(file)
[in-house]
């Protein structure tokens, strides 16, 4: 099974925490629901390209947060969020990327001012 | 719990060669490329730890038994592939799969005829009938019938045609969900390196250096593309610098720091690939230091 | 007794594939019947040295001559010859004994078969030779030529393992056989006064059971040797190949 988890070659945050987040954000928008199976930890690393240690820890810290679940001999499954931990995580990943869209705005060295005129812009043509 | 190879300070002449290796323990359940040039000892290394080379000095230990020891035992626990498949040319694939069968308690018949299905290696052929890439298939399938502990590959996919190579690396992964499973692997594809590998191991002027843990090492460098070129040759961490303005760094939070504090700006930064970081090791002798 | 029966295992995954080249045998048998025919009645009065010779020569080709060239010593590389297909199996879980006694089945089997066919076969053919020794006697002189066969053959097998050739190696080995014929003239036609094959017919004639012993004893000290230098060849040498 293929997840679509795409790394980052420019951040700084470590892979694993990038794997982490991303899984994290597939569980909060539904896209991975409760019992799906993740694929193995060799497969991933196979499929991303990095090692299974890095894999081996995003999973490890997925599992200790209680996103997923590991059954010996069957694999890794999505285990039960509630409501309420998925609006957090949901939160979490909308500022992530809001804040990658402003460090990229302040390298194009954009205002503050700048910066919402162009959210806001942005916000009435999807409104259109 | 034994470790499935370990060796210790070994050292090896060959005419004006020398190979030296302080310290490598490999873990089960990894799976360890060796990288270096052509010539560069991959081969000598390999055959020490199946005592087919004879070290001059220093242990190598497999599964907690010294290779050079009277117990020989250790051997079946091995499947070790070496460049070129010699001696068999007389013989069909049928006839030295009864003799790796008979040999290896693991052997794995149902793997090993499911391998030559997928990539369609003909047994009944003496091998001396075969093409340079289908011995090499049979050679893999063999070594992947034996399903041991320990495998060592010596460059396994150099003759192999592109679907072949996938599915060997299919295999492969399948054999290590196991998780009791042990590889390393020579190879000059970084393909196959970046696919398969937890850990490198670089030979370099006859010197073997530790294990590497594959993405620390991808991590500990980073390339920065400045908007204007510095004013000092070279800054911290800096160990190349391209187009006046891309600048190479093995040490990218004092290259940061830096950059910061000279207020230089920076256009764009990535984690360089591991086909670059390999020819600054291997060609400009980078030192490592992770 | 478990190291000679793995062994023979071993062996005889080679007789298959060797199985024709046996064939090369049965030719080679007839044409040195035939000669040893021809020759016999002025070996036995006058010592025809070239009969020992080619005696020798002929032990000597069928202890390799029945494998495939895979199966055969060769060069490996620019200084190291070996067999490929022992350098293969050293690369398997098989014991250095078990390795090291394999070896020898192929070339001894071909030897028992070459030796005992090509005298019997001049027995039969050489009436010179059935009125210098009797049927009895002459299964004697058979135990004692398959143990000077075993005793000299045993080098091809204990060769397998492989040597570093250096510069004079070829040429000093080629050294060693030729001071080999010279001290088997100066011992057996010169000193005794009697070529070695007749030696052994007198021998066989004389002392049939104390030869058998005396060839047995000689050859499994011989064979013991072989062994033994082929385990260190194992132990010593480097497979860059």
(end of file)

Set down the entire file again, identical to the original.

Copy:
[in-house]
């Protein structure tokens, strides 16, 4: 099974925490629901390209947060969020990327001012 | 719990060669490329730890038994592939799969005829009938019938045609969900390196250096593309610098720091690939230091 | 007794594939019947040295001559010859004994078969030779030529393992056989006064059971040797190949 988890070659945050987040954000928008199976930890690393240690820890810290679940001999499954931990995580990943869209705005060295005129812009043509 | 190879300070002449290796323990359940040039000892290394080379000095230990020891035992626990498949040319694939069968308690018949299905290696052929890439298939399938502990590959996919190579690396992964499973692997594809590998191991002027843990090492460098070129040759961490303005760094939070504090700006930064970081090791002798 | 029966295992995954080249045998048998025919009645009065010779020569080709060239010593590389297909199996879980006694089945089997066919076969053919020794006697002189066969053959097998050739190696080995014929003239036609094959017919004639012993004893000290230098060849040498 293929997840679509795409790394980052420019951040700084470590892979694993990038794997982490991303899984994290597939569980909060539904896209991975409760019992799906993740694929193995060799497969991933196979499929991303990095090692299974890095894999081996995003999973490890997925599992200790209680996103997923590991059954010996069957694999890794999505285990039960509630409501309420998925609006957090949901939160979490909308500022992530809001804040990658402003460090990229302040390298194009954009205002503050700048910066919402162009959210806001942005916000009435999807409104259109 | 034994470790499935370990060796210790070994050292090896060959005419004006020398190979030296302080310290490598490999873990089960990894799976360890060796990288270096052509010539560069991959081969000598390999055959020490199946005592087919004879070290001059220093242990190598497999599964907690010294290779050079009277117990020989250790051997079946091995499947070790070496460049070129010699001696068999007389013989069909049928006839030295009864003799790796008979040999290896693991052997794995149902793997090993499911391998030559997928990539369609003909047994009944003496091998001396075969093409340079289908011995090499049979050679893999063999070594992947034996399903041991320990495998060592010596460059396994150099003759192999592109679907072949996938599915060997299919295999492969399948054999290590196991998780009791042990590889390393020579190879000059970084393909196959970046696919398969937890850990490198670089030979370099006859010197073997530790294990590497594959993405620390991808991590500990980073390339920065400045908007204007510095004013000092070279800054911290800096160990190349391209187009006046891309600048190479093995040490990218004092290259940061830096950059910061000279207020230089920076256009764009990535984690360089591991086909670059390999020819600054291997060609400009980078030192490592992770 | 478990190291000679793995062994023979071993062996005889080679007789298959060797199985024709046996064939090369049965030719080679007839044409040195035939000669040893021809020759016999002025070996036995006058010592025809070239009969020992080619005696020798002929032990000597069928202890390799029945494998495939895979199966055969060769060069490996620019200084190291070996067999490929022992350098293969050293690369398997098989014991250095078990390795090291394999070896020898192929070339001894071909030897028992070459030796005992090509005298019997001049027995039969050489009436010179059935009125210098009797049927009895002459299964004697058979135990004692398959143990000077075993005793000299045993080098091809204990060769397998492989040597570093250096510069004079070829040429000093080629050294060693030729001071080999010279001290088997100066011992057996010169000193005794009697070529070695007749030696052994007198021998066989004389002392049939104390030869058998005396060839047995000689050859499994011989064979013991072989062994033994082929385990260190194992132990010593480097497979860059």